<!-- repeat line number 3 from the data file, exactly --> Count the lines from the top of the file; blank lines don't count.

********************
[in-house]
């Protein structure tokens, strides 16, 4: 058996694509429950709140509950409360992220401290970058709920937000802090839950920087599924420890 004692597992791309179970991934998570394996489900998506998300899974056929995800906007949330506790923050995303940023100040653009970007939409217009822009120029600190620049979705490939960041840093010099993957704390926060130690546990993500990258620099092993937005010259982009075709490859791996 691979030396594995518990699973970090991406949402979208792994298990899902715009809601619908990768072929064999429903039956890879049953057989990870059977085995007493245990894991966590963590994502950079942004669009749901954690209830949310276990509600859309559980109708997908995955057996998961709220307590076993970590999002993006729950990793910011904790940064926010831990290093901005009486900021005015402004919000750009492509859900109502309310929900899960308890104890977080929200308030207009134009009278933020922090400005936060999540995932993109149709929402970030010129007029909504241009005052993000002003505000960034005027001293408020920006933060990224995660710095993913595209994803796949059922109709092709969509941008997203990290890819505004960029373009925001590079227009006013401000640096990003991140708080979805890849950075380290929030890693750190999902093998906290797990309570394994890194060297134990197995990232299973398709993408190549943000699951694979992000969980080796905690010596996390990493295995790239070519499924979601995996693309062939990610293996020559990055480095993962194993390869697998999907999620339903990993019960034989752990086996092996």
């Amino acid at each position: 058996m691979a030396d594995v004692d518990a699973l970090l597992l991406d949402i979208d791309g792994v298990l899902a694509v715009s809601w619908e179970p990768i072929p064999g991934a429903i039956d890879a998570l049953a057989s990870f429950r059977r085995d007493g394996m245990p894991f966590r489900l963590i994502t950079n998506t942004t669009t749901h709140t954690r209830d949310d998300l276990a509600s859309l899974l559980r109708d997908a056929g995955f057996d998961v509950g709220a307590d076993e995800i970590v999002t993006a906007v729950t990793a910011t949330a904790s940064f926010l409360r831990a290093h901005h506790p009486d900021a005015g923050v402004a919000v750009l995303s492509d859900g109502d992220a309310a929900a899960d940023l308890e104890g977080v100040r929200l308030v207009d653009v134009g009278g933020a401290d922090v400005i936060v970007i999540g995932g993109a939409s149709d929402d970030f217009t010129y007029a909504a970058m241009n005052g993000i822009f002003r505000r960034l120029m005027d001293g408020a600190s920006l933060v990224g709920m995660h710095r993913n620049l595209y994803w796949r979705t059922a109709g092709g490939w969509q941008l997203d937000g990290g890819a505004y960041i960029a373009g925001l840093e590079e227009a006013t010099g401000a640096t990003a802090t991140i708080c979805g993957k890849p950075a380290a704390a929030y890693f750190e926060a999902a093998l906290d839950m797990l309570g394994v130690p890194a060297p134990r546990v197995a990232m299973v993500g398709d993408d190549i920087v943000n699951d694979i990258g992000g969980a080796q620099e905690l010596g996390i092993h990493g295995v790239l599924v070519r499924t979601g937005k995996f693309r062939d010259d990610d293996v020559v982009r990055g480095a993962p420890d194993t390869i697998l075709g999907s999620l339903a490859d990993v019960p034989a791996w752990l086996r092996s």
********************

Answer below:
């Amino acid at each position: 058996m691979a030396d594995v004692d518990a699973l970090l597992l991406d949402i979208d791309g792994v298990l899902a694509v715009s809601w619908e179970p990768i072929p064999g991934a429903i039956d890879a998570l049953a057989s990870f429950r059977r085995d007493g394996m245990p894991f966590r489900l963590i994502t950079n998506t942004t669009t749901h709140t954690r209830d949310d998300l276990a509600s859309l899974l559980r109708d997908a056929g995955f057996d998961v509950g709220a307590d076993e995800i970590v999002t993006a906007v729950t990793a910011t949330a904790s940064f926010l409360r831990a290093h901005h506790p009486d900021a005015g923050v402004a919000v750009l995303s492509d859900g109502d992220a309310a929900a899960d940023l308890e104890g977080v100040r929200l308030v207009d653009v134009g009278g933020a401290d922090v400005i936060v970007i999540g995932g993109a939409s149709d929402d970030f217009t010129y007029a909504a970058m241009n005052g993000i822009f002003r505000r960034l120029m005027d001293g408020a600190s920006l933060v990224g709920m995660h710095r993913n620049l595209y994803w796949r979705t059922a109709g092709g490939w969509q941008l997203d937000g990290g890819a505004y960041i960029a373009g925001l840093e590079e227009a006013t010099g401000a640096t990003a802090t991140i708080c979805g993957k890849p950075a380290a704390a929030y890693f750190e926060a999902a093998l906290d839950m797990l309570g394994v130690p890194a060297p134990r546990v197995a990232m299973v993500g398709d993408d190549i920087v943000n699951d694979i990258g992000g969980a080796q620099e905690l010596g996390i092993h990493g295995v790239l599924v070519r499924t979601g937005k995996f693309r062939d010259d990610d293996v020559v982009r990055g480095a993962p420890d194993t390869i697998l075709g999907s999620l339903a490859d990993v019960p034989a791996w752990l086996r092996s």